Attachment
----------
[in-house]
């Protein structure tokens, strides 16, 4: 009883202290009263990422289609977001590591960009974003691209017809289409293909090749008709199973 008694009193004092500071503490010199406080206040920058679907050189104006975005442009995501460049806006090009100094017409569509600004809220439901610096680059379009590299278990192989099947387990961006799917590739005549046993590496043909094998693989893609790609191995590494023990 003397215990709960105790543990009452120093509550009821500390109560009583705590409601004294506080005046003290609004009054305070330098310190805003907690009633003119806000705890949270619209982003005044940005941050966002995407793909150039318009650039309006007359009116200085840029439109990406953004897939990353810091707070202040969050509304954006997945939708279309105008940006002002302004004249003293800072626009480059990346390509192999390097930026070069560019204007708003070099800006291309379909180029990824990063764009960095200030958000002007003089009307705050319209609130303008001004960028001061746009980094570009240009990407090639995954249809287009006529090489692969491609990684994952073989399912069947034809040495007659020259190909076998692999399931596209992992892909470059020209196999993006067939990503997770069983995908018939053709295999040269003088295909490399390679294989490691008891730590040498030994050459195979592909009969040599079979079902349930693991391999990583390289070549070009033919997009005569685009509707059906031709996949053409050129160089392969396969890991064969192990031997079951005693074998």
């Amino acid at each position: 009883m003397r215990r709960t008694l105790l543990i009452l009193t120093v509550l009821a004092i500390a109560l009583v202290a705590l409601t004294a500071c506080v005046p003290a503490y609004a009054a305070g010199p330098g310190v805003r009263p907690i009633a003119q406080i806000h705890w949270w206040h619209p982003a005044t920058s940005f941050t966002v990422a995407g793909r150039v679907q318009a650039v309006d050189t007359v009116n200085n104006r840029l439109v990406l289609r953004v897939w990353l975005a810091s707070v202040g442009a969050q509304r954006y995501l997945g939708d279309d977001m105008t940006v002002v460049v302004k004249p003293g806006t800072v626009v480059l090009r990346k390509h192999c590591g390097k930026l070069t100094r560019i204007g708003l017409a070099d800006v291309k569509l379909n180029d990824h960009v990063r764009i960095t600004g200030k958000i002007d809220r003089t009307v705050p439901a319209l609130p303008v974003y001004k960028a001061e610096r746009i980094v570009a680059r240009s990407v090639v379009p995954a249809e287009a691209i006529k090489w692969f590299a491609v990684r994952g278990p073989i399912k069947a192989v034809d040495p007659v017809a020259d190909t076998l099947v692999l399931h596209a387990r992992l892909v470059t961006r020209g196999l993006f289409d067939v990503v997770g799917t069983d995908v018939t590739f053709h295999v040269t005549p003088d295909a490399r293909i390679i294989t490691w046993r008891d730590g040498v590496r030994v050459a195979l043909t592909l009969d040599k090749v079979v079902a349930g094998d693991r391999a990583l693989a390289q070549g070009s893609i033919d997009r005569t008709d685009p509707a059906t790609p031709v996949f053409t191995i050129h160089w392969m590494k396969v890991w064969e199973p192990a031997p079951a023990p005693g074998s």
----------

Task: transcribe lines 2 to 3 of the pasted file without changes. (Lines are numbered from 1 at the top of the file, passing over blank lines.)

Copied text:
């Protein structure tokens, strides 16, 4: 009883202290009263990422289609977001590591960009974003691209017809289409293909090749008709199973 008694009193004092500071503490010199406080206040920058679907050189104006975005442009995501460049806006090009100094017409569509600004809220439901610096680059379009590299278990192989099947387990961006799917590739005549046993590496043909094998693989893609790609191995590494023990 003397215990709960105790543990009452120093509550009821500390109560009583705590409601004294506080005046003290609004009054305070330098310190805003907690009633003119806000705890949270619209982003005044940005941050966002995407793909150039318009650039309006007359009116200085840029439109990406953004897939990353810091707070202040969050509304954006997945939708279309105008940006002002302004004249003293800072626009480059990346390509192999390097930026070069560019204007708003070099800006291309379909180029990824990063764009960095200030958000002007003089009307705050319209609130303008001004960028001061746009980094570009240009990407090639995954249809287009006529090489692969491609990684994952073989399912069947034809040495007659020259190909076998692999399931596209992992892909470059020209196999993006067939990503997770069983995908018939053709295999040269003088295909490399390679294989490691008891730590040498030994050459195979592909009969040599079979079902349930693991391999990583390289070549070009033919997009005569685009509707059906031709996949053409050129160089392969396969890991064969192990031997079951005693074998």
């Amino acid at each position: 009883m003397r215990r709960t008694l105790l543990i009452l009193t120093v509550l009821a004092i500390a109560l009583v202290a705590l409601t004294a500071c506080v005046p003290a503490y609004a009054a305070g010199p330098g310190v805003r009263p907690i009633a003119q406080i806000h705890w949270w206040h619209p982003a005044t920058s940005f941050t966002v990422a995407g793909r150039v679907q318009a650039v309006d050189t007359v009116n200085n104006r840029l439109v990406l289609r953004v897939w990353l975005a810091s707070v202040g442009a969050q509304r954006y995501l997945g939708d279309d977001m105008t940006v002002v460049v302004k004249p003293g806006t800072v626009v480059l090009r990346k390509h192999c590591g390097k930026l070069t100094r560019i204007g708003l017409a070099d800006v291309k569509l379909n180029d990824h960009v990063r764009i960095t600004g200030k958000i002007d809220r003089t009307v705050p439901a319209l609130p303008v974003y001004k960028a001061e610096r746009i980094v570009a680059r240009s990407v090639v379009p995954a249809e287009a691209i006529k090489w692969f590299a491609v990684r994952g278990p073989i399912k069947a192989v034809d040495p007659v017809a020259d190909t076998l099947v692999l399931h596209a387990r992992l892909v470059t961006r020209g196999l993006f289409d067939v990503v997770g799917t069983d995908v018939t590739f053709h295999v040269t005549p003088d295909a490399r293909i390679i294989t490691w046993r008891d730590g040498v590496r030994v050459a195979l043909t592909l009969d040599k090749v079979v079902a349930g094998d693991r391999a990583l693989a390289q070549g070009s893609i033919d997009r005569t008709d685009p509707a059906t790609p031709v996949f053409t191995i050129h160089w392969m590494k396969v890991w064969e199973p192990a031997p079951a023990p005693g074998s």